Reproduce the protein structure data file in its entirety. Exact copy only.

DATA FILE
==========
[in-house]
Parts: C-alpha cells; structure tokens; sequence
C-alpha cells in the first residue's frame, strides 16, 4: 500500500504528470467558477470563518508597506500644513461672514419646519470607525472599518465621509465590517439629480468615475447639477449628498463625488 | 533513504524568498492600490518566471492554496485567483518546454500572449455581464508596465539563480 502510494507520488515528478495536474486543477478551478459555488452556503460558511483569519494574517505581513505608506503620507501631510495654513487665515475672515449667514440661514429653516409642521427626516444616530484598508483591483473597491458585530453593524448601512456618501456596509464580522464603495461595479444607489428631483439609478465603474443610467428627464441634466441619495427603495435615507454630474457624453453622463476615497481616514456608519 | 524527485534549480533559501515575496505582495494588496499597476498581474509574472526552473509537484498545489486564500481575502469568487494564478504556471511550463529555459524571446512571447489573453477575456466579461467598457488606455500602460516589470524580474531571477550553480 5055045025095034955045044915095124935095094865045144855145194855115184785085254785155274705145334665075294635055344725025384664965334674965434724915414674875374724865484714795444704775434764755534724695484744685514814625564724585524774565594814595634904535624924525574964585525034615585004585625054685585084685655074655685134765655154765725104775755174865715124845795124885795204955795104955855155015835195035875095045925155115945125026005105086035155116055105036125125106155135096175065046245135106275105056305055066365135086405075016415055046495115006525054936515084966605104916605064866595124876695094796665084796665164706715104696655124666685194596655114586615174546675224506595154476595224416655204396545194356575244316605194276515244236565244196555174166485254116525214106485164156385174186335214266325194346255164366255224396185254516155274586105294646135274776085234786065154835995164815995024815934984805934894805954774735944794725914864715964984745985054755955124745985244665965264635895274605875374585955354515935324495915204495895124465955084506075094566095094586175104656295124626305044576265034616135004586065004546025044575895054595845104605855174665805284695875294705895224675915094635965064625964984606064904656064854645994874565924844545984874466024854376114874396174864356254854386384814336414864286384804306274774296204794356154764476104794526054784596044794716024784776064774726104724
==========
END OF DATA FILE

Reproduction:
[in-house]
Parts: C-alpha cells; structure tokens; sequence
C-alpha cells in the first residue's frame, strides 16, 4: 500500500504528470467558477470563518508597506500644513461672514419646519470607525472599518465621509465590517439629480468615475447639477449628498463625488 | 533513504524568498492600490518566471492554496485567483518546454500572449455581464508596465539563480 502510494507520488515528478495536474486543477478551478459555488452556503460558511483569519494574517505581513505608506503620507501631510495654513487665515475672515449667514440661514429653516409642521427626516444616530484598508483591483473597491458585530453593524448601512456618501456596509464580522464603495461595479444607489428631483439609478465603474443610467428627464441634466441619495427603495435615507454630474457624453453622463476615497481616514456608519 | 524527485534549480533559501515575496505582495494588496499597476498581474509574472526552473509537484498545489486564500481575502469568487494564478504556471511550463529555459524571446512571447489573453477575456466579461467598457488606455500602460516589470524580474531571477550553480 5055045025095034955045044915095124935095094865045144855145194855115184785085254785155274705145334665075294635055344725025384664965334674965434724915414674875374724865484714795444704775434764755534724695484744685514814625564724585524774565594814595634904535624924525574964585525034615585004585625054685585084685655074655685134765655154765725104775755174865715124845795124885795204955795104955855155015835195035875095045925155115945125026005105086035155116055105036125125106155135096175065046245135106275105056305055066365135086405075016415055046495115006525054936515084966605104916605064866595124876695094796665084796665164706715104696655124666685194596655114586615174546675224506595154476595224416655204396545194356575244316605194276515244236565244196555174166485254116525214106485164156385174186335214266325194346255164366255224396185254516155274586105294646135274776085234786065154835995164815995024815934984805934894805954774735944794725914864715964984745985054755955124745985244665965264635895274605875374585955354515935324495915204495895124465955084506075094566095094586175104656295124626305044576265034616135004586065004546025044575895054595845104605855174665805284695875294705895224675915094635965064625964984606064904656064854645994874565924844545984874466024854376114874396174864356254854386384814336414864286384804306274774296204794356154764476104794526054784596044794716024784776064774726104724